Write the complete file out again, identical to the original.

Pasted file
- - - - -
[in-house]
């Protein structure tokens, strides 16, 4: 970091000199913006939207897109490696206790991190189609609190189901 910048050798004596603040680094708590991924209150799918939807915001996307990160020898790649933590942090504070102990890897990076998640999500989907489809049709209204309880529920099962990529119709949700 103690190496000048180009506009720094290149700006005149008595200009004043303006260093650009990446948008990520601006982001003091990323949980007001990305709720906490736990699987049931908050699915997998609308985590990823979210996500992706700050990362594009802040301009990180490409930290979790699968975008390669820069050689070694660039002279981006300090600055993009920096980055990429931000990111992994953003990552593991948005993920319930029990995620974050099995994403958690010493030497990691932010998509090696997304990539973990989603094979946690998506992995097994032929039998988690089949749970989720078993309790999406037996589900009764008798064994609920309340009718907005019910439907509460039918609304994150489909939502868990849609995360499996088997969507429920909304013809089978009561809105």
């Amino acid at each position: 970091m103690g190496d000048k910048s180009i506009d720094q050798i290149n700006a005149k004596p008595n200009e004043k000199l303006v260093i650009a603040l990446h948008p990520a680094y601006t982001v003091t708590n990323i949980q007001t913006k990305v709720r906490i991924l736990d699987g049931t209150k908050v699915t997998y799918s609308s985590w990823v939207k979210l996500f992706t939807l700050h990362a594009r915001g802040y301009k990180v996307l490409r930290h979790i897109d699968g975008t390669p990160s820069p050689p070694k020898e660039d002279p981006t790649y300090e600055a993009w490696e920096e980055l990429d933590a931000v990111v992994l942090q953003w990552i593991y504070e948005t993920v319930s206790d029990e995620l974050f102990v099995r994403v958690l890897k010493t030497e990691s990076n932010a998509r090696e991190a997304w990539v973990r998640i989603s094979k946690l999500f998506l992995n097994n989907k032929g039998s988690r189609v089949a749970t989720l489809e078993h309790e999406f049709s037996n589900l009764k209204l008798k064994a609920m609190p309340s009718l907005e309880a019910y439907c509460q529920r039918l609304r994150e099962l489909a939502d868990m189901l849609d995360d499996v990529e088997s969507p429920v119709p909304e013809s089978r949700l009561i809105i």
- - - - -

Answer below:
[in-house]
């Protein structure tokens, strides 16, 4: 970091000199913006939207897109490696206790991190189609609190189901 910048050798004596603040680094708590991924209150799918939807915001996307990160020898790649933590942090504070102990890897990076998640999500989907489809049709209204309880529920099962990529119709949700 103690190496000048180009506009720094290149700006005149008595200009004043303006260093650009990446948008990520601006982001003091990323949980007001990305709720906490736990699987049931908050699915997998609308985590990823979210996500992706700050990362594009802040301009990180490409930290979790699968975008390669820069050689070694660039002279981006300090600055993009920096980055990429931000990111992994953003990552593991948005993920319930029990995620974050099995994403958690010493030497990691932010998509090696997304990539973990989603094979946690998506992995097994032929039998988690089949749970989720078993309790999406037996589900009764008798064994609920309340009718907005019910439907509460039918609304994150489909939502868990849609995360499996088997969507429920909304013809089978009561809105």
């Amino acid at each position: 970091m103690g190496d000048k910048s180009i506009d720094q050798i290149n700006a005149k004596p008595n200009e004043k000199l303006v260093i650009a603040l990446h948008p990520a680094y601006t982001v003091t708590n990323i949980q007001t913006k990305v709720r906490i991924l736990d699987g049931t209150k908050v699915t997998y799918s609308s985590w990823v939207k979210l996500f992706t939807l700050h990362a594009r915001g802040y301009k990180v996307l490409r930290h979790i897109d699968g975008t390669p990160s820069p050689p070694k020898e660039d002279p981006t790649y300090e600055a993009w490696e920096e980055l990429d933590a931000v990111v992994l942090q953003w990552i593991y504070e948005t993920v319930s206790d029990e995620l974050f102990v099995r994403v958690l890897k010493t030497e990691s990076n932010a998509r090696e991190a997304w990539v973990r998640i989603s094979k946690l999500f998506l992995n097994n989907k032929g039998s988690r189609v089949a749970t989720l489809e078993h309790e999406f049709s037996n589900l009764k209204l008798k064994a609920m609190p309340s009718l907005e309880a019910y439907c509460q529920r039918l609304r994150e099962l489909a939502d868990m189901l849609d995360d499996v990529e088997s969507p429920v119709p909304e013809s089978r949700l009561i809105i």